NATIONAL

20 years, life imprisonment for child murder teens

By Ock Hyun-ju
  • Published : Sept 22, 2017 - 17:52
  • Updated : Sept 22, 2017 - 17:55
A local court sentenced an underage girl to 20 years in prison and her teenage accomplice to life imprisonment on Friday for murdering an 8-year-old girl and dismembering her body, in a murder case that shocked the nation earlier this year for its brutality.

The Incheon District Court handed down the heaviest possible punishment for each underage offender under the local juvenile law, saying the murder was “brutal” and “carefully planned.” 

(Yonhap)

The killer, surnamed Kim, was sentenced to 20 years in jail for abducting and killing the child and dismembering and dumping the body. Her accomplice, surnamed Park, who had no direct part in the murder itself, was sentenced to life for acting as an accomplice. The court ordered them to each wear a location-tracking device for 30 years.

The prosecution also requested the 20-year prison term for Kim and a life sentence for Park. In a rare move, the court fully accepted it without lowering the sentence.

Under the law, murdering a person younger than 13 can lead to the death penalty or life imprisonment. But both Kim and Park are entitled to protections as minors under the juvenile law, as they are under 19 years old.

The juvenile law stipulates that those aged under 18 can avoid a death penalty or life imprisonment. Kim, who is 17 years old, was sentenced to 20 years in prison, the maximum possible punishment. But her accomplice Park, 18, was not entitled to such a protection and was handed down a life sentence.

According to the prosecution, Kim lured the girl to her place from a nearby park, telling her that she would let her use her phone as the girl was seeking to call her mother. Kim strangled the victim to death in her home, chopped the body into pieces and disposed of the body on her apartment’s rooftop in Incheon, west of Seoul, in late March.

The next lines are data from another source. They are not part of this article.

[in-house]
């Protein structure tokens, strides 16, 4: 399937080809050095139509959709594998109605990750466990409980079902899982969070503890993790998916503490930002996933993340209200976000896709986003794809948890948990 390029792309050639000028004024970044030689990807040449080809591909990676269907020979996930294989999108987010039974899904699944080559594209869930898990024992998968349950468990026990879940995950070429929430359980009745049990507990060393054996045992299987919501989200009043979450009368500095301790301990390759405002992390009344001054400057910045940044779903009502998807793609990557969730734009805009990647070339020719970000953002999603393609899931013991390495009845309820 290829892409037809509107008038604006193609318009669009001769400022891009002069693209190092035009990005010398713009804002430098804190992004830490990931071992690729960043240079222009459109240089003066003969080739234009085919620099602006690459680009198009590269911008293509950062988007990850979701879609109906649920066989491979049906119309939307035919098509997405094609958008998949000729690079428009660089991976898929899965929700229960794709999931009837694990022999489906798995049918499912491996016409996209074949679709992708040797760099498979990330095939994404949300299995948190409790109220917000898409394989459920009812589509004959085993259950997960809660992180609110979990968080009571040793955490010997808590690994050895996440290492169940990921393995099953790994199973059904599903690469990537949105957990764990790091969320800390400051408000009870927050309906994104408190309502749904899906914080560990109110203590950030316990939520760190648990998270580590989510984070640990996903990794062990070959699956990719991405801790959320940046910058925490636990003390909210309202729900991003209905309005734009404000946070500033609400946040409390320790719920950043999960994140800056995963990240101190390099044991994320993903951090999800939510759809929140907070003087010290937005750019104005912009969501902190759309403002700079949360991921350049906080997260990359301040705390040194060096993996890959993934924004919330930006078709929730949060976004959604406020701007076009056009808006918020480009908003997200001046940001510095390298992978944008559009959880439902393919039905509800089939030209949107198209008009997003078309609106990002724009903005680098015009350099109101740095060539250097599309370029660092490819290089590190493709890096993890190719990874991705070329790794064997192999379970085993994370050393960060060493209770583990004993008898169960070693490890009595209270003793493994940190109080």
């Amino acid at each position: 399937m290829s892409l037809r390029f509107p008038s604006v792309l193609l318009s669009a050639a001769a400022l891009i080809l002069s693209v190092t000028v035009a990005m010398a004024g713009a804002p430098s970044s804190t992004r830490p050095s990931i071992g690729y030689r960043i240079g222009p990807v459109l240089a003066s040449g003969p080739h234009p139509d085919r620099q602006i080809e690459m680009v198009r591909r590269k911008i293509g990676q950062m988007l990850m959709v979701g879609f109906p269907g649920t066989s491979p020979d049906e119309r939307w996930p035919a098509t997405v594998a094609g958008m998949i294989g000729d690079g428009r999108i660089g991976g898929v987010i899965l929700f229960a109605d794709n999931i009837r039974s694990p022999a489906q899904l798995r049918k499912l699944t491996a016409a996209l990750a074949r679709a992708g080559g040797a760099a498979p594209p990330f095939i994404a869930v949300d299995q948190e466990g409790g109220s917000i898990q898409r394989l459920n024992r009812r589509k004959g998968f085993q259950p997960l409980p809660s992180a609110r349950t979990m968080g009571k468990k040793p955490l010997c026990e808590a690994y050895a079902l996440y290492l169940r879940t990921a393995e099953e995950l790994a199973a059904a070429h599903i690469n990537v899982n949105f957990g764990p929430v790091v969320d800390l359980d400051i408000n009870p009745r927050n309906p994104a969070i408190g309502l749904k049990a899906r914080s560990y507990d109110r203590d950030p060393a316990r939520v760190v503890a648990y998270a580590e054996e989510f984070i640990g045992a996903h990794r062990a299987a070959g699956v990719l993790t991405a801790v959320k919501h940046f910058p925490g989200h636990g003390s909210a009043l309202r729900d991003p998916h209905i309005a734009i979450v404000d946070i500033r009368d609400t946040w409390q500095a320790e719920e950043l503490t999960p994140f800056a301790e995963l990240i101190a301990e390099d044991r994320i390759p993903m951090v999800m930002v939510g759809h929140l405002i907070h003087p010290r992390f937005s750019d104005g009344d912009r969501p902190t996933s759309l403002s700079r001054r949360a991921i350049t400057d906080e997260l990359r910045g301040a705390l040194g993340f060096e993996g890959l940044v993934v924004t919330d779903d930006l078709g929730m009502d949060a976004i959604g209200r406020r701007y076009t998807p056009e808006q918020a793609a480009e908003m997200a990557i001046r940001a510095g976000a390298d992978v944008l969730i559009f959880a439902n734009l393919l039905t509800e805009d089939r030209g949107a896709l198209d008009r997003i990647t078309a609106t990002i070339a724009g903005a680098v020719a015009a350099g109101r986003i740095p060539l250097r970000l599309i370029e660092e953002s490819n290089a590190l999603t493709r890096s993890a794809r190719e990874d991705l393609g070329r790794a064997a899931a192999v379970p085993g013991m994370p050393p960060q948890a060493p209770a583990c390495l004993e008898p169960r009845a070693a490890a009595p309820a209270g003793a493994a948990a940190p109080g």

The court dismissed Kim’s claims that she had been in a “feeble-minded state” at the time of the crime.

Kim’s defense team admitted to the charges, but asked for leniency, saying Kim suffered from Asperger’s syndrome, a type of autism, and multiple personality disorder. They said it was an “impulsive crime” without motive.

The court acknowledged that Park was closely involved in the process.

Before Kim murdered the victim, she sent a text message to Park, saying, “I am going out hunting.” After killing the victim, Kim told Park that she might have killed a girl. Park then texted Kim, saying, “Give me a piece of the corpse as a gift.” Kim gave Park part of the dismembered body in a paper bag, according to the prosecution.

Kim, a high school dropout, initially claimed that she had acted alone. She later changed her statement and said Park, whom she met on social media, was the mastermind behind the murder and she only followed Park’s orders. The prosecution added murder to Park’s charges based on Kim’s testimony.

Park has admitted to involvement in abandoning the body, but not to the murder.

The case shocked the public for its cruelty and the young offenders’ apparent aloofness about the crimes they committed. It also triggered debate over whether sentencing guidelines giving leniency to underage offenders and those suffering from mental illness should be revised.

By Ock Hyun-ju (laeticia.ock@heraldcorp.com)